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IHC - CD79a

The Immunohistochemistry - CD79a (IHC - CD79a) test is a diagnostic procedure that uses the principle of immunohistochemistry to identify the presence of the CD79a protein in tissue samples. This protein is typically found on the surface of B cells, which are a type of white blood cell involved in the immune response.

In medical diagnostics, the CD79a protein is often used as a marker for B-cell lineage, meaning it can help distinguish B-cell lymphomas and leukemias from other types of cancers. CD79a is expressed throughout the B-cell maturation process, making it a valuable diagnostic tool.

  • Test NameIHC - CD79a
  • Sample TypeTissue biopsy
  • Preparations RequiredThere are no specific instructions for this test. Your healthcare provider will guide you through the biopsy procedure.
  • Report Time3 days

What is the IHC - CD79a test used for?

The IHC - CD79a test is primarily used to aid in the diagnosis of B-cell lymphomas and leukemias, as the CD79a protein is expressed on the surface of B cells.

How is the IHC - CD79a test performed?

The test is performed on a tissue biopsy sample, usually obtained through a minimally invasive procedure. The sample is then stained with a specific antibody that binds to the CD79a protein. The binding is then visualized under a microscope, confirming the presence and location of the protein.

Home Sample Collection Process

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Sample Collection by Phlebotomist
Sample Collection by Phlebotomist
Reporting of the sample at lab
Reporting of the sample at lab
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Frequently Asked Questions

The pain experienced during the biopsy procedure varies depending on the site from where the tissue sample is obtained. Local or general anesthesia is often used to minimize discomfort.

A positive result means that the CD79a protein is present in the tissue sample, which is indicative of a B-cell lymphoma or leukemia.

A negative result means that the CD79a protein was not detected in the tissue sample. This could indicate that the patient does not have a B-cell lymphoma or leukemia, or the disease might be in a stage where the protein is not expressed.

Yes, the IHC - CD79a test may be used to monitor the response to treatment in certain B-cell lymphomas and leukemias. Changes in CD79a expression can be indicative of the effectiveness of the treatment.

The primary risk associated with this test is related to the biopsy procedure. This can include pain, infection, and bleeding at the biopsy site.

Yes, while the IHC - CD79a test is highly specific for B-cells, not all B-cell lymphomas and leukemias will express CD79a. Therefore, a negative result does not definitively rule out these conditions.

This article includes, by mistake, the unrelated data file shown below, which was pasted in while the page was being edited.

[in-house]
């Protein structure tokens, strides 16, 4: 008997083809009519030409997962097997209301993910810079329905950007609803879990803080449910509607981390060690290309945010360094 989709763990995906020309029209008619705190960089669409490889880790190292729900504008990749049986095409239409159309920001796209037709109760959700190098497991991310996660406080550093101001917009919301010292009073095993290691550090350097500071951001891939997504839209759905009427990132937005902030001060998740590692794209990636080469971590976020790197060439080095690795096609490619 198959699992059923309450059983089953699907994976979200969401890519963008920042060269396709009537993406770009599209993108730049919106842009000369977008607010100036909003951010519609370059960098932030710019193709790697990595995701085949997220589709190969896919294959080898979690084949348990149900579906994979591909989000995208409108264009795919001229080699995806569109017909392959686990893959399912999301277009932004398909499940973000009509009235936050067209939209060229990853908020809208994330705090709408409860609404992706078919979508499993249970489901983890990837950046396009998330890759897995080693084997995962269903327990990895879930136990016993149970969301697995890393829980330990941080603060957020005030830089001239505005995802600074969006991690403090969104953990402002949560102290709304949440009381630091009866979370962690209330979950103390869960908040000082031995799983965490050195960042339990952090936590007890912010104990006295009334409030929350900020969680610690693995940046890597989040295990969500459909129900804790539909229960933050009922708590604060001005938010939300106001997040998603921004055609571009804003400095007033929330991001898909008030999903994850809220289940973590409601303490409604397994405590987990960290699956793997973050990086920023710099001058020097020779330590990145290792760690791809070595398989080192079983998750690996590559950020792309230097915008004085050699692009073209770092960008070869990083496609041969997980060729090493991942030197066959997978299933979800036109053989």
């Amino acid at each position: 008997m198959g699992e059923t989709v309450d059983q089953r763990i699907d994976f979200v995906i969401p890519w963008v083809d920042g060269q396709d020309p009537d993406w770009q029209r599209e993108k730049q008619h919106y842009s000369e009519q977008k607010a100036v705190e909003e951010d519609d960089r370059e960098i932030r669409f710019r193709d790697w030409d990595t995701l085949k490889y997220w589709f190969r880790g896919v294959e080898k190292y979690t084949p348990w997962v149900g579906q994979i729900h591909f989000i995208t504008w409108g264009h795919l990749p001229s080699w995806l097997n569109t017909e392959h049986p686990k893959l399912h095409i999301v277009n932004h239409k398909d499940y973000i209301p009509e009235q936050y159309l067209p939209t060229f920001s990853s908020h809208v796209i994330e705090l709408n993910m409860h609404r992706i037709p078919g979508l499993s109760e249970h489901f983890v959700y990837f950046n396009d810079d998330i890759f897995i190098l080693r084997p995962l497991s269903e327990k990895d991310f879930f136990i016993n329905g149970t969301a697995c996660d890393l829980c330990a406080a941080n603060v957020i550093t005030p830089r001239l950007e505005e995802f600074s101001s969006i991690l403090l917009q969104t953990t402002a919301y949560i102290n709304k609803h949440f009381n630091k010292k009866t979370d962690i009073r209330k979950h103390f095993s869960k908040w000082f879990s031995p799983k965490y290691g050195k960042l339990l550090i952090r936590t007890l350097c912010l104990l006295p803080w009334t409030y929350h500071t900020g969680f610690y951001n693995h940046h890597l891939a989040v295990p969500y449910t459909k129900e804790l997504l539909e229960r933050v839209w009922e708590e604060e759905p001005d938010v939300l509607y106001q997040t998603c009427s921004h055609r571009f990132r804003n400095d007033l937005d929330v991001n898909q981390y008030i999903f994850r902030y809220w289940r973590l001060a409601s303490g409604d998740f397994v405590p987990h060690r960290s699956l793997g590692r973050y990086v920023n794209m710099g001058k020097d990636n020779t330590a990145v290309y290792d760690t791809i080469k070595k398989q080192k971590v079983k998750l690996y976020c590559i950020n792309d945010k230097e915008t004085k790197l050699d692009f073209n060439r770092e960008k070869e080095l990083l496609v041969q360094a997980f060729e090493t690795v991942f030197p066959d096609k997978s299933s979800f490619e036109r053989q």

There are typically no dietary restrictions before the test, but follow any specific instructions given by your healthcare provider.

The results are typically available within 2 to 4 days, but this can vary depending on the laboratory.

Coverage for the IHC - CD79a test depends on your insurance plan. It's recommended to check with your insurance provider before undergoing the test.

In a normal tissue sample, B-cells expressing CD79a should be present. However, the number and distribution of these cells depend on the specific tissue and the individual's health status.

Other tests that might be performed along with the IHC - CD79a test include other immunohistochemistry tests for different cell markers, genetic tests, and additional pathology tests to help establish a diagnosis.

Certain medications can affect the immune system and may alter the distribution of B-cells in tissue samples. It's important to inform your healthcare provider of any medications you are taking.

This test is often ordered by a healthcare provider for patients with suspected B-cell lymphomas or leukemias. If you have symptoms suggestive of these conditions, your doctor might recommend this test.

The IHC - CD79a test is typically performed on a tissue sample obtained through a biopsy. The type of biopsy (needle, core, or surgical) depends on the suspected location of the disease.

After the biopsy procedure, you need to follow your healthcare provider's instructions for wound care to prevent infection and promote healing. It is also important to look out for any potential complications such as excessive bleeding, fever, or severe pain.

Factors that can influence the results of the IHC - CD79a test include the quality of the tissue sample, the stage of the disease, the individual's overall health, and the individual's use of certain medications.

Yes, the IHC - CD79a test can be performed on children if there is a clinical suspicion of B-cell lymphoma or leukemia. The decision to test a child is made by the healthcare provider based on the child's symptoms, clinical history, and physical examination findings.

Yes, other tests such as flow cytometry, cytogenetic analysis, or molecular genetic tests can also be used to diagnose B-cell lymphomas or leukemias. However, each test has its own advantages and limitations, and the choice of test depends on the individual patient's situation.

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